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Why Everybody Hated ‘Tender Is the Night’ in 1934 | August 1, 2007

From Malcolm Cowley’s introduction to the corrected 1951 edition of F. Scott Fitzgerald’s Tender Is the Night (boldface ours; hyphen in “copy-edited” his):

It is not too late . . . to correct the mistakes in spelling and punctuation, and sometimes in grammar and chronology, that disfigure the first edition of Tender. On this mechanical level the book was full of errors; in fact, a combination of circumstances was required to get so many of them into one published volume. Fitzgerald had a fine ear for words, but a weak eye for them; he was possibly the worst speller who ever failed to graduate from Princeton. His punctuation was impulsive and his grammar more instinctive than reasoned. Maxwell Perkins, his editor, was better in all these departments, but had an aristocratic disregard for details so long as a book was right in its feeling for life. Since Fitzgerald was regarded as one of his special authors, the manuscript was never copy-edited by others. The author received the proofs while his wife was critically ill. He worked over them for weeks, making extensive changes and omitting long passages, but he was in no state to notice his own errors of detail. Scores of them slipped into the first edition and, though they were unimportant if taken separately, I suspect that they had a cumulative effect on readers and ended by distracting their attention, like flaws in a window through which they were looking at the countryside.

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9 Comments »

  1. Well, then, Newt Gingrich (cf. the post on his “novel” below) is in good company. He’s a regular F. Scott, that guy!

    I could write volumes on the “aristocratic disregard” remark, but that would be boring.

    Comment by redsquirrel — August 1, 2007 @ 4:59 pm

  2. I don’t know why but I just love these 2 sentences:
    “His punctuation was impulsive and his grammar more instinctive than reasoned. Maxwell Perkins, his editor, was better in all these departments, but had an aristocratic disregard for details so long as a book was right in its feeling for life.”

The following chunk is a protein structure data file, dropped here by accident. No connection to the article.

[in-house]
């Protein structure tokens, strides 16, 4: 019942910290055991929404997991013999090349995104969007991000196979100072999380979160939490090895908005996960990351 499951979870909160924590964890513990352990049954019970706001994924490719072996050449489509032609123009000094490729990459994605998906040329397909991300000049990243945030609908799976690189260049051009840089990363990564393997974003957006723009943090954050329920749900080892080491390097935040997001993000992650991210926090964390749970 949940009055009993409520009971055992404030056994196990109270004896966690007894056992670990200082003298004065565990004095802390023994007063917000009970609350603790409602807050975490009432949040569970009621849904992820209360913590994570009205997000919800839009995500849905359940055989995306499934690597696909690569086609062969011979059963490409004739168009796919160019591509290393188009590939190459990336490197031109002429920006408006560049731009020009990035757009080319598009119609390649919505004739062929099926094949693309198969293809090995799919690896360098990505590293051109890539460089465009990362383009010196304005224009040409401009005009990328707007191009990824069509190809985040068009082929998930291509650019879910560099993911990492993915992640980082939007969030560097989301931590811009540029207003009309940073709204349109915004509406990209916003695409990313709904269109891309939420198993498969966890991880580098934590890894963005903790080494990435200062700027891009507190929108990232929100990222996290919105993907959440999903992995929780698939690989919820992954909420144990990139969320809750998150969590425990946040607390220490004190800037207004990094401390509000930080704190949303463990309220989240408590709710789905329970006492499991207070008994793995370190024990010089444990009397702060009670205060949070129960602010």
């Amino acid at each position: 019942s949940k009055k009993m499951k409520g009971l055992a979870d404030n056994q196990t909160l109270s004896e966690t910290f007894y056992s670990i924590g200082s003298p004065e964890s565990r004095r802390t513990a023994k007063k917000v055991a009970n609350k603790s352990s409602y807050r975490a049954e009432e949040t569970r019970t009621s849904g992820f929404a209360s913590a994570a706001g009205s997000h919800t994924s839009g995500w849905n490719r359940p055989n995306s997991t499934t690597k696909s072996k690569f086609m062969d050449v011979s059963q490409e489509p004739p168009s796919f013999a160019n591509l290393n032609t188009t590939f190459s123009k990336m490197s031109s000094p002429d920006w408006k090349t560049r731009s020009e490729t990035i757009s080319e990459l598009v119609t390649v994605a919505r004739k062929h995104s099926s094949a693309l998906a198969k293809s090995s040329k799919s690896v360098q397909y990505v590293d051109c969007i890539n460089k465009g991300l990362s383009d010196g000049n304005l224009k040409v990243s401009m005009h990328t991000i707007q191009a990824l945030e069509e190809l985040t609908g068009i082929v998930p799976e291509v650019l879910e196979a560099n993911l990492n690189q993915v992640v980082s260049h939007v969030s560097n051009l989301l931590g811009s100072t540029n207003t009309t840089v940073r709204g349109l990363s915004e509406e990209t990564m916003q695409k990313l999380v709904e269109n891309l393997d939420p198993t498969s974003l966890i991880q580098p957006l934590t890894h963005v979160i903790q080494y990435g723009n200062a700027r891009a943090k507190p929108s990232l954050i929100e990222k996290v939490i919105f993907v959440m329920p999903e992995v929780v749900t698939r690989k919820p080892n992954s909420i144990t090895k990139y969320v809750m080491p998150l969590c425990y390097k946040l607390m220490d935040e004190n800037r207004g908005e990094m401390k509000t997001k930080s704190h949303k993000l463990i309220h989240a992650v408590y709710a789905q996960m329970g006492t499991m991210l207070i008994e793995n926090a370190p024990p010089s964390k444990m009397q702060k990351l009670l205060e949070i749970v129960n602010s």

Utterly fabulous! But I loved hearing the grammatical story about Tender. I wonder if the 1st edition of Tender is an often sought out rare book for the zaniness alone, or not, perhaps it’s too painful too read.

    Comment by bookwormbethie — August 1, 2007 @ 6:27 pm

  3. The first part is okay, but the “aristocratic disregard” crack makes me mad. The editor is supposed to be the gatekeeper for the standards of language. If such things are too trifling to consider, then get out of the publishing game. You can correct grammar, or at least the spelling, and still retain the spirit of a work. And Fitzgerald’s “impulsiveness” and “instinctiveness” were probably due more to drunkenness than to artistic sensibility.

    Comment by redsquirrel — August 1, 2007 @ 7:41 pm

  4. Hey now, you’re talking about one of the greatest editors of all time, the guy who discovered and nurtured both Fitzgerald and Hemingway (and Thomas Wolfe and many others)–and, as such, totally shaped modern American literature. I think the “aristocratic” crack was probably partly tongue in cheek and partly Malcolm Cowley doing a little hatin’. At the very least, an editor’s neglect circa 1934 is hardly the same thing as an editor’s neglect circa 2007.

    Something I didn’t know about “Tender,” though, is that the first edition is very different from later ones. Cowley moved passages according to notes that were found in Fitzgerald’s copy of the book after his death: Most significantly, pages 151-212 of the 1st ed. were moved to the very beginning of all later printings. I’m looking forward to reading the novel (I’ve never read it before) and finding, 61 pages in, the telltale original opening lines…

    Comment by willenvelope — August 1, 2007 @ 8:12 pm

  5. Hmph. I’m not even really blaming Perkins–his job was to spot talent, not to clean up manuscripts. I guess I just get frustrated at the attitude that famous writers should be allowed to bully their publishers into releasing error-riddled books. Plus I’m crabby today.

    Comment by redsquirrel — August 1, 2007 @ 8:24 pm

  6. Re #3: But that’s the point, the language & tone of what Cowely wrote in from the 30s, and it just reads beautifully. Granted my statement is a bit ironic since the 1st edition of Tender is riddled with mispellings & grammar errors.

    And I’m not quite sure what you mean by standards of language, certainly you are referring to the upholding the fine grammatical points of the language as well as perserving the regional dialects.

    Comment by bookwormbethie — August 1, 2007 @ 8:34 pm

  7. He *was* good at spotting talent–apparently he had to put up quite a fight to sign both Fitzgerald and Hemingway to stodgy Scribner–but to this day he also has a reputation for cleaning up problematic manuscripts. “The Great Gatsby” and “Look Homeward Angel” were both supposedly in really rough shape until he got his hands on them. I’m sure he did more with “Tender” than Cowley gives him credit for…although maybe Fitzgerald was such a mess by ’34 that Perkins wasn’t quite as enthusiastic as he once had been.

    Comment by willenvelope — August 1, 2007 @ 8:44 pm

  8. I’ve been carrying around a biography of Perkins for years and haven’t gotten around to reading it. Perhaps I should–it may shed light on this issue.

    Comment by redsquirrel — August 1, 2007 @ 9:24 pm

  9. Well, duh…

    Comment by willenvelope — August 3, 2007 @ 4:01 am


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